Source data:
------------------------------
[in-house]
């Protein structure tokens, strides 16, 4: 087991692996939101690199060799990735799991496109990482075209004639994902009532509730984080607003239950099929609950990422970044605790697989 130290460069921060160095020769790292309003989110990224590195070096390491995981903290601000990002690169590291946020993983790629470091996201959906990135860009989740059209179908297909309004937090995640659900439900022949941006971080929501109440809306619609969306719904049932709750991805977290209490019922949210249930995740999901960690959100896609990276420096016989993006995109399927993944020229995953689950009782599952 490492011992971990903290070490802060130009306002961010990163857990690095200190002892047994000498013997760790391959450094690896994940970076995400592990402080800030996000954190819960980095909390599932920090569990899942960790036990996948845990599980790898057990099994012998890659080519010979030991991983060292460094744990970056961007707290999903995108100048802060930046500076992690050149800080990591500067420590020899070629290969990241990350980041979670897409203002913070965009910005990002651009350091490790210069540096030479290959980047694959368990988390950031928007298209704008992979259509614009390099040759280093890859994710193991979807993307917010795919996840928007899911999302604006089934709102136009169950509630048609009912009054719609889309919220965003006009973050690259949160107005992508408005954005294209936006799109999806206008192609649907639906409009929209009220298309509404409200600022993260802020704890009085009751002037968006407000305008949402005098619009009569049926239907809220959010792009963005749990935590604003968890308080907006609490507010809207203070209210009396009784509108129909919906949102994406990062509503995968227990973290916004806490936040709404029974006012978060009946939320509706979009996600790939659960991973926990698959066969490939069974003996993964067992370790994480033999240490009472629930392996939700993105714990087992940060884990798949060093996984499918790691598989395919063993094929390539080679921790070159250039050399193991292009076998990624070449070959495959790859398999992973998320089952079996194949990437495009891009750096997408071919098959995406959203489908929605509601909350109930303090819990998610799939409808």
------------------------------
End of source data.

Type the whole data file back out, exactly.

[in-house]
């Protein structure tokens, strides 16, 4: 087991692996939101690199060799990735799991496109990482075209004639994902009532509730984080607003239950099929609950990422970044605790697989 130290460069921060160095020769790292309003989110990224590195070096390491995981903290601000990002690169590291946020993983790629470091996201959906990135860009989740059209179908297909309004937090995640659900439900022949941006971080929501109440809306619609969306719904049932709750991805977290209490019922949210249930995740999901960690959100896609990276420096016989993006995109399927993944020229995953689950009782599952 490492011992971990903290070490802060130009306002961010990163857990690095200190002892047994000498013997760790391959450094690896994940970076995400592990402080800030996000954190819960980095909390599932920090569990899942960790036990996948845990599980790898057990099994012998890659080519010979030991991983060292460094744990970056961007707290999903995108100048802060930046500076992690050149800080990591500067420590020899070629290969990241990350980041979670897409203002913070965009910005990002651009350091490790210069540096030479290959980047694959368990988390950031928007298209704008992979259509614009390099040759280093890859994710193991979807993307917010795919996840928007899911999302604006089934709102136009169950509630048609009912009054719609889309919220965003006009973050690259949160107005992508408005954005294209936006799109999806206008192609649907639906409009929209009220298309509404409200600022993260802020704890009085009751002037968006407000305008949402005098619009009569049926239907809220959010792009963005749990935590604003968890308080907006609490507010809207203070209210009396009784509108129909919906949102994406990062509503995968227990973290916004806490936040709404029974006012978060009946939320509706979009996600790939659960991973926990698959066969490939069974003996993964067992370790994480033999240490009472629930392996939700993105714990087992940060884990798949060093996984499918790691598989395919063993094929390539080679921790070159250039050399193991292009076998990624070449070959495959790859398999992973998320089952079996194949990437495009891009750096997408071919098959995406959203489908929605509601909350109930303090819990998610799939409808």